Every major airline is reducing capacity, right? Wrong. Southwest
Southwest's plan, revealed last week, isn't linear. The low-fare pioneer says it will eliminate 31 low-profit routes and add 40 in markets where it attracts higher-margin business, such as Denver.
"We have a much different story to tell today than our competitors," CEO Gary Kelly said in a company statement. He also said that Southwest is still growing and chastised peers for adding fees.
He has a point. Over the past week:
(NYSE:DAL)said it would add a fuel surcharge of up to $50 to tickets bought with frequent-flier miles. Expect every one of the majors to follow suit, including United and Continental (NYSE:CAL), which recently agreed to a partnership that, when effective, will allow frequent fliers to redeem miles with either airline.
(NYSE:LCC)fired its skycaps. Over time, the carrier expects curbside check-in to be an automated affair. (Oh, goody.)
- Finally, let's not forget American, which began charging a $15 first-bag fee earlier this month.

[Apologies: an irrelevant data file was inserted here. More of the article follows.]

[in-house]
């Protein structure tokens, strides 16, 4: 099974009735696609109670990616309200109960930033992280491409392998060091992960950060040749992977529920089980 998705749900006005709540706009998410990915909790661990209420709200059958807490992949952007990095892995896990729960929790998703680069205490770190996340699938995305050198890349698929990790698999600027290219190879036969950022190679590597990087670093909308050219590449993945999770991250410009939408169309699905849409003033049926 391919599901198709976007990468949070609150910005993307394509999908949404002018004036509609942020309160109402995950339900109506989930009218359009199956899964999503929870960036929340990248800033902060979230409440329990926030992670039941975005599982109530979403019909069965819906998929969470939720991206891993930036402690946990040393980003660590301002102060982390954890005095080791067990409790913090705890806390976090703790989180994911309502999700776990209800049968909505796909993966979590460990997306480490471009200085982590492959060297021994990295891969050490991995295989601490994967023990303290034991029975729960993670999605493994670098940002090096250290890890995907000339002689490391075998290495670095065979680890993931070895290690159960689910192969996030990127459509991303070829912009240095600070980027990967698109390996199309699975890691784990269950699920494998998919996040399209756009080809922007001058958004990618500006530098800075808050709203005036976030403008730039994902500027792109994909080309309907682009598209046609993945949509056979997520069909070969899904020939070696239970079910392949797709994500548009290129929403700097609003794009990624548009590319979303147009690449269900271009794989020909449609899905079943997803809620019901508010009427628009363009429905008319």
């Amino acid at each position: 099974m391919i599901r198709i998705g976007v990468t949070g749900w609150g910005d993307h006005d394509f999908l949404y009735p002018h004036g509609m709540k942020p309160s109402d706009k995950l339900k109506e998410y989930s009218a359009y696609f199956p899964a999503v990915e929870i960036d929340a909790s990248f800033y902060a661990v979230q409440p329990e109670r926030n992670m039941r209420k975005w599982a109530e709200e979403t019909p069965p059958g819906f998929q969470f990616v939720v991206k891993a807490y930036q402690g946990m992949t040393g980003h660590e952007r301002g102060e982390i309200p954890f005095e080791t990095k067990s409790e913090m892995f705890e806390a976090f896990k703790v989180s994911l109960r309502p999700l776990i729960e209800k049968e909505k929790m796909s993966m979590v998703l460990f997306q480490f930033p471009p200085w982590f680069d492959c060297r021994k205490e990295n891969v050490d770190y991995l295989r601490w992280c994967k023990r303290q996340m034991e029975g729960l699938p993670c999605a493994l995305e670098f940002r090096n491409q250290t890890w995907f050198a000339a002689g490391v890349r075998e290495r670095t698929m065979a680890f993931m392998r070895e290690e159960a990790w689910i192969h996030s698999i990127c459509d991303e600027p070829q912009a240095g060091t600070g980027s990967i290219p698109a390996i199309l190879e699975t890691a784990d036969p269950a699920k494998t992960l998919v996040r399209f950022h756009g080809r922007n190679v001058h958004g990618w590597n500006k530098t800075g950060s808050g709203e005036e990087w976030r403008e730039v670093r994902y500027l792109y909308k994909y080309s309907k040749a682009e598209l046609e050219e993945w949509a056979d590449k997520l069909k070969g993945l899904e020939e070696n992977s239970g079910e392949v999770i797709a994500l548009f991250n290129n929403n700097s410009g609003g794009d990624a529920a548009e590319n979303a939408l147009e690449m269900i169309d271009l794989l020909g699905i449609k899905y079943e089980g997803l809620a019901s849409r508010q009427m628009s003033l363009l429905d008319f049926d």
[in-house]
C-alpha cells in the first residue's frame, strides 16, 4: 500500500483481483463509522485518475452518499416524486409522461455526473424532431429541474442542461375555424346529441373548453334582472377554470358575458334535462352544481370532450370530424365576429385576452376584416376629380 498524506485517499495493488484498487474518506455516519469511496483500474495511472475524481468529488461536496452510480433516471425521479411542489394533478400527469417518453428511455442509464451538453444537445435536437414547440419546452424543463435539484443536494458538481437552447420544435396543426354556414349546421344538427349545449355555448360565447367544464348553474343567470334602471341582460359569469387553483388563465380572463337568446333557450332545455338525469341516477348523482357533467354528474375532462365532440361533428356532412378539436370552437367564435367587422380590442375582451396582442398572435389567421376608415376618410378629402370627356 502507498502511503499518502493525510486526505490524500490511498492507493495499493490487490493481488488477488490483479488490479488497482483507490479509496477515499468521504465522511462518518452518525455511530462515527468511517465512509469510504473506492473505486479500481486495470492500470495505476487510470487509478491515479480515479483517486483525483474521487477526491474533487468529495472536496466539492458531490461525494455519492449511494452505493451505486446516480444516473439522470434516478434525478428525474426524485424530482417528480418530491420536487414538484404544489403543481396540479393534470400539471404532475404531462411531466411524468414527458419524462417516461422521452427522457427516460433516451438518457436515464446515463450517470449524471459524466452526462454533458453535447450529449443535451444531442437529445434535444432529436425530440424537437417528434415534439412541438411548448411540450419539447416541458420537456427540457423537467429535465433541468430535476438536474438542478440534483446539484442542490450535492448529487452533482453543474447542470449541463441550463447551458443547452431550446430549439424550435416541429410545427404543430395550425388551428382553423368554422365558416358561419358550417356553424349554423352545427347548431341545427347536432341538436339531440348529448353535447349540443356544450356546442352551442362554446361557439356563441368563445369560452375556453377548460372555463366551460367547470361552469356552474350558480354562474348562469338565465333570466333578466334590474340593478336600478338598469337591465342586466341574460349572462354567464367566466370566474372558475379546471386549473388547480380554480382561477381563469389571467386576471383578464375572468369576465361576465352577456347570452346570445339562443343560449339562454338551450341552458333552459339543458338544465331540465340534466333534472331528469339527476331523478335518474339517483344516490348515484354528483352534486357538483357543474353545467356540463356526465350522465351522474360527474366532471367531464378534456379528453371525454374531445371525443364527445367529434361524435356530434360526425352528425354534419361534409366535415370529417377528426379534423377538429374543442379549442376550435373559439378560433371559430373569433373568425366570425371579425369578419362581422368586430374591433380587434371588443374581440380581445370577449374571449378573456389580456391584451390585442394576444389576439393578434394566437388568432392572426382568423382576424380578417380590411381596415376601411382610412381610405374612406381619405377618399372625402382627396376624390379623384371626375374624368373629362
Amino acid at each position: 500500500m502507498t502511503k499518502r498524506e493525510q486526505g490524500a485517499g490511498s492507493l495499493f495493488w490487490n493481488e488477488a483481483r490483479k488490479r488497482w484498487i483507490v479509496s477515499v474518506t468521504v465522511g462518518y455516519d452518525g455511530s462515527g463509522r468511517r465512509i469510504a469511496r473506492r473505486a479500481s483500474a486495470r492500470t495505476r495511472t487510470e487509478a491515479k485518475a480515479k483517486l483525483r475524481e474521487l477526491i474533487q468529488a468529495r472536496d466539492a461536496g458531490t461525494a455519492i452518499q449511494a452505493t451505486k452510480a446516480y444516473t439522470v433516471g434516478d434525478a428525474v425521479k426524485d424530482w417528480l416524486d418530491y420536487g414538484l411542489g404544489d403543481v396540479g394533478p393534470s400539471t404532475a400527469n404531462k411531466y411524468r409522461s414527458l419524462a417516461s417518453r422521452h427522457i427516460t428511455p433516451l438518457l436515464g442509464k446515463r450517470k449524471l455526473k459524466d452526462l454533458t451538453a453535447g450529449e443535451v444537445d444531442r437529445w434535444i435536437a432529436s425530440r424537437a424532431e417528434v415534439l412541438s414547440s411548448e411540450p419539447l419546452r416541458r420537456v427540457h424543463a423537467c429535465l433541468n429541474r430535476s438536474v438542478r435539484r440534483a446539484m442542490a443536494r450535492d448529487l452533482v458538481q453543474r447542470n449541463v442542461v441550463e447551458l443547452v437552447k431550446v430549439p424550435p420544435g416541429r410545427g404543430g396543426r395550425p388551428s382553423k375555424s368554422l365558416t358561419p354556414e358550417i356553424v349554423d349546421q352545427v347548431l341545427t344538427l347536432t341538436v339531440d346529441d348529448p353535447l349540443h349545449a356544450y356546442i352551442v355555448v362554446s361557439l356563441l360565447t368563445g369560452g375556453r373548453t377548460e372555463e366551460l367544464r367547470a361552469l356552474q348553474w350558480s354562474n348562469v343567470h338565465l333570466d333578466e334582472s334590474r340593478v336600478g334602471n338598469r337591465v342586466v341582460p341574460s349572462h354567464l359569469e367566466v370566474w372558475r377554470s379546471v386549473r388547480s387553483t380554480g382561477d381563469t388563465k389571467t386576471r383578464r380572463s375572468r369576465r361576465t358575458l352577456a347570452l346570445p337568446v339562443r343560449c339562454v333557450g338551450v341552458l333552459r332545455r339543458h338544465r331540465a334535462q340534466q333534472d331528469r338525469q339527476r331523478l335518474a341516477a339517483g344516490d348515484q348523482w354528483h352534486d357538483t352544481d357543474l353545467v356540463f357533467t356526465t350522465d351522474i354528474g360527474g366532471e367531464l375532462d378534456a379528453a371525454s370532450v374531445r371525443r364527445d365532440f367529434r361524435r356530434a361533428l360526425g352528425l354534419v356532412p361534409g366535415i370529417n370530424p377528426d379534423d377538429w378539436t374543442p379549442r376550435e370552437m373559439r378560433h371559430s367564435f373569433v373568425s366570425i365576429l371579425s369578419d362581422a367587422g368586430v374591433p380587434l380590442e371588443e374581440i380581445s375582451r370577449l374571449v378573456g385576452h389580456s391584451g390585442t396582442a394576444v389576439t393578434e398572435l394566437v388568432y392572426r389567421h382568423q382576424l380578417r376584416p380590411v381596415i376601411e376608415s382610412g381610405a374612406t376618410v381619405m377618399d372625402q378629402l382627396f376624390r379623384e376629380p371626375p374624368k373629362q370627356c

Contrast all of this with what Southwest has planned: more flights and a $5 to $10 per-segment fare increase, its third this year.
By itself, that's a pretty unremarkable statistic. (Of course Southwest is raising fares; oil is more than $140 a barrel!) What's interesting is that customers are willingly paying more. Southwest's load factor -- a measure that determines how full, on average, its aircraft are upon departure -- rose to 71.4% though May, up from 70.1% a year ago.
Higher prices; more fliers. Talk about impressive.
Southwest isn't soaring. But, unlike far too many of its peers, it isn't dying, either.
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